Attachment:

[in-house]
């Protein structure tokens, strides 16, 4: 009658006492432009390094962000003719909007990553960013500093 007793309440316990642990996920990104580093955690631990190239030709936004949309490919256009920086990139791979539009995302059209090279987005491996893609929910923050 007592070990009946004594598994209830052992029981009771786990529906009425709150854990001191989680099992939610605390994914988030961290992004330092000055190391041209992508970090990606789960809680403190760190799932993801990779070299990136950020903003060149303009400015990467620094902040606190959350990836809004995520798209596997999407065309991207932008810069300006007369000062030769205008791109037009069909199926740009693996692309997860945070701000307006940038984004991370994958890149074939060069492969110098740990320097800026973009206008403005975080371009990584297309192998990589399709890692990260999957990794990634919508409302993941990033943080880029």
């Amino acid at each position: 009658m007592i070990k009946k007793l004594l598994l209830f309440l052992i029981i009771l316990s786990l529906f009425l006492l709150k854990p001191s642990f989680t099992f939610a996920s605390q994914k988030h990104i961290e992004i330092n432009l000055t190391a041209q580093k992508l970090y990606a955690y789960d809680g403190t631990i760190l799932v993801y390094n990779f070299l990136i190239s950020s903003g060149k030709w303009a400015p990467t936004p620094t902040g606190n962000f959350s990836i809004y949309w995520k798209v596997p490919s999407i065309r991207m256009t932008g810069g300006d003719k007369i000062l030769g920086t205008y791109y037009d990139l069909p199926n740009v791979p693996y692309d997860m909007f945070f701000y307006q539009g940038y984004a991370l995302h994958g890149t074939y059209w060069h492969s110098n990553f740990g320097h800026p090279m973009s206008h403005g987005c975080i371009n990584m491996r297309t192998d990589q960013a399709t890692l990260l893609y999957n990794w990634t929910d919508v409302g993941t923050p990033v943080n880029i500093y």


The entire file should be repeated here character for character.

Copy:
[in-house]
């Protein structure tokens, strides 16, 4: 009658006492432009390094962000003719909007990553960013500093 007793309440316990642990996920990104580093955690631990190239030709936004949309490919256009920086990139791979539009995302059209090279987005491996893609929910923050 007592070990009946004594598994209830052992029981009771786990529906009425709150854990001191989680099992939610605390994914988030961290992004330092000055190391041209992508970090990606789960809680403190760190799932993801990779070299990136950020903003060149303009400015990467620094902040606190959350990836809004995520798209596997999407065309991207932008810069300006007369000062030769205008791109037009069909199926740009693996692309997860945070701000307006940038984004991370994958890149074939060069492969110098740990320097800026973009206008403005975080371009990584297309192998990589399709890692990260999957990794990634919508409302993941990033943080880029």
């Amino acid at each position: 009658m007592i070990k009946k007793l004594l598994l209830f309440l052992i029981i009771l316990s786990l529906f009425l006492l709150k854990p001191s642990f989680t099992f939610a996920s605390q994914k988030h990104i961290e992004i330092n432009l000055t190391a041209q580093k992508l970090y990606a955690y789960d809680g403190t631990i760190l799932v993801y390094n990779f070299l990136i190239s950020s903003g060149k030709w303009a400015p990467t936004p620094t902040g606190n962000f959350s990836i809004y949309w995520k798209v596997p490919s999407i065309r991207m256009t932008g810069g300006d003719k007369i000062l030769g920086t205008y791109y037009d990139l069909p199926n740009v791979p693996y692309d997860m909007f945070f701000y307006q539009g940038y984004a991370l995302h994958g890149t074939y059209w060069h492969s110098n990553f740990g320097h800026p090279m973009s206008h403005g987005c975080i371009n990584m491996r297309t192998d990589q960013a399709t890692l990260l893609y999957n990794w990634t929910d919508v409302g993941t923050p990033v943080n880029i500093y």